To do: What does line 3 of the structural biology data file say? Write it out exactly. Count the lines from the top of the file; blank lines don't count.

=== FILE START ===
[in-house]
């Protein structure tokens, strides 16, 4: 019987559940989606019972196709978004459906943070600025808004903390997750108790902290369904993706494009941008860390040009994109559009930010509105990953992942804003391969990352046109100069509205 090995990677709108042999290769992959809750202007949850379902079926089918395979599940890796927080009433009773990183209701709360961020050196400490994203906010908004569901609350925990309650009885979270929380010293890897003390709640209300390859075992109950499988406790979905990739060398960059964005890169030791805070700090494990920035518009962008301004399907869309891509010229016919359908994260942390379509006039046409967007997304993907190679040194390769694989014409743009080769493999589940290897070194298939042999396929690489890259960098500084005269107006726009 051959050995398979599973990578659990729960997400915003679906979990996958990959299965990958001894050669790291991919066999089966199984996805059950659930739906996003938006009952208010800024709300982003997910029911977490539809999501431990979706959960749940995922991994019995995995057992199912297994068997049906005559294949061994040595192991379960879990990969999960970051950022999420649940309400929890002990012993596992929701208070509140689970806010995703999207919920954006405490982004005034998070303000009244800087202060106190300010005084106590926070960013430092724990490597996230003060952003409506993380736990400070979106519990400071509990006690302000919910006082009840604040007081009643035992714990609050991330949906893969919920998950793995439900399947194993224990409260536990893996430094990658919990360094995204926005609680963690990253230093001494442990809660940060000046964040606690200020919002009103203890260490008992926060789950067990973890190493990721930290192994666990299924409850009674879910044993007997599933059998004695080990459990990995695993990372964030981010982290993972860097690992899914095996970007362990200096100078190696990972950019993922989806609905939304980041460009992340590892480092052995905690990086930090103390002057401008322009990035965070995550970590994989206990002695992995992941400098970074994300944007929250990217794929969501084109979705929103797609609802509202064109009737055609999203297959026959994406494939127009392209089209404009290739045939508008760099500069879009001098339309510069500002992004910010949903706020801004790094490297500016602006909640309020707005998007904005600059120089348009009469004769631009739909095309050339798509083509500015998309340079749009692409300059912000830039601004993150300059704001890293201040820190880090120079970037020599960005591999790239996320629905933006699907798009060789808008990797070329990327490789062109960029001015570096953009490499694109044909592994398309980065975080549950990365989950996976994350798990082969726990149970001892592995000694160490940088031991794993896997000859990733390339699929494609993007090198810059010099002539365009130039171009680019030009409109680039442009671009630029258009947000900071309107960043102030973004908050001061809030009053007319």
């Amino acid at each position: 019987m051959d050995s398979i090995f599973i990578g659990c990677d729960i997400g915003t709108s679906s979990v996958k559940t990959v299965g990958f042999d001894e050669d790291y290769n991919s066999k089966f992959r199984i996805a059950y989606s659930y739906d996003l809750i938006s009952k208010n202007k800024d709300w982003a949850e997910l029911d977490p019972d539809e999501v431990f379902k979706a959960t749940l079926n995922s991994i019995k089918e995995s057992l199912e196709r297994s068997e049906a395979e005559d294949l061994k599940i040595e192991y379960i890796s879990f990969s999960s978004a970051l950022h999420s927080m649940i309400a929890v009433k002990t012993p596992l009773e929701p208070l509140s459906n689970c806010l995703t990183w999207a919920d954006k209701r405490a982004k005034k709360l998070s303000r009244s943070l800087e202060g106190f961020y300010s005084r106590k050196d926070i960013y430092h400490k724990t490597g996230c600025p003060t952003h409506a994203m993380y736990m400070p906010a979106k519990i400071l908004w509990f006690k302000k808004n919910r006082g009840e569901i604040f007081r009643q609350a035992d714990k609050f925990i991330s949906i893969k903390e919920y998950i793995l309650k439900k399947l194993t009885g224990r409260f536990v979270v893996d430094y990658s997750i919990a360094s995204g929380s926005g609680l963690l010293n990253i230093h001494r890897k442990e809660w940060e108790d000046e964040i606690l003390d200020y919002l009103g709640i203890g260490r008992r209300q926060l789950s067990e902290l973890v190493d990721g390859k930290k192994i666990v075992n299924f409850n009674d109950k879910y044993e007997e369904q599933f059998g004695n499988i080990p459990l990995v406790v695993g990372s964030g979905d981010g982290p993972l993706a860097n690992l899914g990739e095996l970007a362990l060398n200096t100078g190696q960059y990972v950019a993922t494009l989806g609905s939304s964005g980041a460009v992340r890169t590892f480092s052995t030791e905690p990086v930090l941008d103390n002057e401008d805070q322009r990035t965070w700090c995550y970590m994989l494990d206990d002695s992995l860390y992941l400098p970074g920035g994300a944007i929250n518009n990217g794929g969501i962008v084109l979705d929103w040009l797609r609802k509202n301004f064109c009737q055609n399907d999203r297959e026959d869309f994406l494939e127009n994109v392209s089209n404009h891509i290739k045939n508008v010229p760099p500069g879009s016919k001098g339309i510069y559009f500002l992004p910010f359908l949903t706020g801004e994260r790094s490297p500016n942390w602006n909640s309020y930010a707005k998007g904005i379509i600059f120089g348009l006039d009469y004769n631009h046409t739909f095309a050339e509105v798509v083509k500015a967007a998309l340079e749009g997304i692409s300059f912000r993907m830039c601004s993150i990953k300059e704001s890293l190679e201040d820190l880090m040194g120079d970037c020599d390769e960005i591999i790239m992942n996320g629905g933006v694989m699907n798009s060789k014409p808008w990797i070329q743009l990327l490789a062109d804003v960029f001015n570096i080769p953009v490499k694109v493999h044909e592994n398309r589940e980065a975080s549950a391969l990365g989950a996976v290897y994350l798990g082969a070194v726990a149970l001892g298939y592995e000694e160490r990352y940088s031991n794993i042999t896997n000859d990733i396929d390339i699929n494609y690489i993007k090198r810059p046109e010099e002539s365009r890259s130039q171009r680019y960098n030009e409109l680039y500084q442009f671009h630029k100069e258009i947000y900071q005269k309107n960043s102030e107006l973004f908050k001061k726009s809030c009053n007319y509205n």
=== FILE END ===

């Amino acid at each position: 019987m051959d050995s398979i090995f599973i990578g659990c990677d729960i997400g915003t709108s679906s979990v996958k559940t990959v299965g990958f042999d001894e050669d790291y290769n991919s066999k089966f992959r199984i996805a059950y989606s659930y739906d996003l809750i938006s009952k208010n202007k800024d709300w982003a949850e997910l029911d977490p019972d539809e999501v431990f379902k979706a959960t749940l079926n995922s991994i019995k089918e995995s057992l199912e196709r297994s068997e049906a395979e005559d294949l061994k599940i040595e192991y379960i890796s879990f990969s999960s978004a970051l950022h999420s927080m649940i309400a929890v009433k002990t012993p596992l009773e929701p208070l509140s459906n689970c806010l995703t990183w999207a919920d954006k209701r405490a982004k005034k709360l998070s303000r009244s943070l800087e202060g106190f961020y300010s005084r106590k050196d926070i960013y430092h400490k724990t490597g996230c600025p003060t952003h409506a994203m993380y736990m400070p906010a979106k519990i400071l908004w509990f006690k302000k808004n919910r006082g009840e569901i604040f007081r009643q609350a035992d714990k609050f925990i991330s949906i893969k903390e919920y998950i793995l309650k439900k399947l194993t009885g224990r409260f536990v979270v893996d430094y990658s997750i919990a360094s995204g929380s926005g609680l963690l010293n990253i230093h001494r890897k442990e809660w940060e108790d000046e964040i606690l003390d200020y919002l009103g709640i203890g260490r008992r209300q926060l789950s067990e902290l973890v190493d990721g390859k930290k192994i666990v075992n299924f409850n009674d109950k879910y044993e007997e369904q599933f059998g004695n499988i080990p459990l990995v406790v695993g990372s964030g979905d981010g982290p993972l993706a860097n690992l899914g990739e095996l970007a362990l060398n200096t100078g190696q960059y990972v950019a993922t494009l989806g609905s939304s964005g980041a460009v992340r890169t590892f480092s052995t030791e905690p990086v930090l941008d103390n002057e401008d805070q322009r990035t965070w700090c995550y970590m994989l494990d206990d002695s992995l860390y992941l400098p970074g920035g994300a944007i929250n518009n990217g794929g969501i962008v084109l979705d929103w040009l797609r609802k509202n301004f064109c009737q055609n399907d999203r297959e026959d869309f994406l494939e127009n994109v392209s089209n404009h891509i290739k045939n508008v010229p760099p500069g879009s016919k001098g339309i510069y559009f500002l992004p910010f359908l949903t706020g801004e994260r790094s490297p500016n942390w602006n909640s309020y930010a707005k998007g904005i379509i600059f120089g348009l006039d009469y004769n631009h046409t739909f095309a050339e509105v798509v083509k500015a967007a998309l340079e749009g997304i692409s300059f912000r993907m830039c601004s993150i990953k300059e704001s890293l190679e201040d820190l880090m040194g120079d970037c020599d390769e960005i591999i790239m992942n996320g629905g933006v694989m699907n798009s060789k014409p808008w990797i070329q743009l990327l490789a062109d804003v960029f001015n570096i080769p953009v490499k694109v493999h044909e592994n398309r589940e980065a975080s549950a391969l990365g989950a996976v290897y994350l798990g082969a070194v726990a149970l001892g298939y592995e000694e160490r990352y940088s031991n794993i042999t896997n000859d990733i396929d390339i699929n494609y690489i993007k090198r810059p046109e010099e002539s365009r890259s130039q171009r680019y960098n030009e409109l680039y500084q442009f671009h630029k100069e258009i947000y900071q005269k309107n960043s102030e107006l973004f908050k001061k726009s809030c009053n007319y509205n």